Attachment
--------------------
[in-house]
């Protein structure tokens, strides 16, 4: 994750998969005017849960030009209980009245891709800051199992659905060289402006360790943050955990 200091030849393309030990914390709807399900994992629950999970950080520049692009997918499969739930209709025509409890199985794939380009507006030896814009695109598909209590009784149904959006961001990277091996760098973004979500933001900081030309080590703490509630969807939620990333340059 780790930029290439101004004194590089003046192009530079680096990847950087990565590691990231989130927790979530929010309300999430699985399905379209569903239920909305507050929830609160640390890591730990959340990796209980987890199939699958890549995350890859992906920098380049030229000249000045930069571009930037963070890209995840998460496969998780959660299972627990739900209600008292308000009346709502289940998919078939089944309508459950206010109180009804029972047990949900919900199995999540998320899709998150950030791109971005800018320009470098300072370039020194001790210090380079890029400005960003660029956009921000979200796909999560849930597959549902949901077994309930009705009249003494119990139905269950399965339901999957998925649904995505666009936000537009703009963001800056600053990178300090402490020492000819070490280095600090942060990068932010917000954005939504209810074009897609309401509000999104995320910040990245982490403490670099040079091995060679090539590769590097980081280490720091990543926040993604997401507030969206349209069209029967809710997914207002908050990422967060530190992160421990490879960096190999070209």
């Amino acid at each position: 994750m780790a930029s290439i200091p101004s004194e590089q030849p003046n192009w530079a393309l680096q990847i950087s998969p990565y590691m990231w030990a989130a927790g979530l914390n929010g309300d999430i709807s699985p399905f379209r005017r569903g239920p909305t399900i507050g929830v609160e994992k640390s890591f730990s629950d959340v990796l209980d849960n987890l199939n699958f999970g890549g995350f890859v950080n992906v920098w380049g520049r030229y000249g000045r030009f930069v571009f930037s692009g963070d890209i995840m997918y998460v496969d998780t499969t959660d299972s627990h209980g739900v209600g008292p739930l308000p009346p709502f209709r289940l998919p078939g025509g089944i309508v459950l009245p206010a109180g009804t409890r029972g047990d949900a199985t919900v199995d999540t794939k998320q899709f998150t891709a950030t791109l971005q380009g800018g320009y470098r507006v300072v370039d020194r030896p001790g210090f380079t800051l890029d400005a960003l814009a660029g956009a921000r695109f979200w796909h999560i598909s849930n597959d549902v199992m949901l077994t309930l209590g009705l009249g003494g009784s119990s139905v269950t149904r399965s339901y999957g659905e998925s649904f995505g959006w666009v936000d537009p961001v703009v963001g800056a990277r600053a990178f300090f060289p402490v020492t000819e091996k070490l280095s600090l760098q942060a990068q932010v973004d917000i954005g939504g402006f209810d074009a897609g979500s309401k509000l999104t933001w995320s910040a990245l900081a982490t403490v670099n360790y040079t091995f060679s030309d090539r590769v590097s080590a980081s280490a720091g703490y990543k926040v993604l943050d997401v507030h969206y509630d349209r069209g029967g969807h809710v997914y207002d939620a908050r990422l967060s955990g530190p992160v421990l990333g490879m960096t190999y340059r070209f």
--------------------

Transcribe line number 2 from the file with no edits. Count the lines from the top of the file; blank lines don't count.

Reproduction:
């Protein structure tokens, strides 16, 4: 994750998969005017849960030009209980009245891709800051199992659905060289402006360790943050955990 200091030849393309030990914390709807399900994992629950999970950080520049692009997918499969739930209709025509409890199985794939380009507006030896814009695109598909209590009784149904959006961001990277091996760098973004979500933001900081030309080590703490509630969807939620990333340059 780790930029290439101004004194590089003046192009530079680096990847950087990565590691990231989130927790979530929010309300999430699985399905379209569903239920909305507050929830609160640390890591730990959340990796209980987890199939699958890549995350890859992906920098380049030229000249000045930069571009930037963070890209995840998460496969998780959660299972627990739900209600008292308000009346709502289940998919078939089944309508459950206010109180009804029972047990949900919900199995999540998320899709998150950030791109971005800018320009470098300072370039020194001790210090380079890029400005960003660029956009921000979200796909999560849930597959549902949901077994309930009705009249003494119990139905269950399965339901999957998925649904995505666009936000537009703009963001800056600053990178300090402490020492000819070490280095600090942060990068932010917000954005939504209810074009897609309401509000999104995320910040990245982490403490670099040079091995060679090539590769590097980081280490720091990543926040993604997401507030969206349209069209029967809710997914207002908050990422967060530190992160421990490879960096190999070209």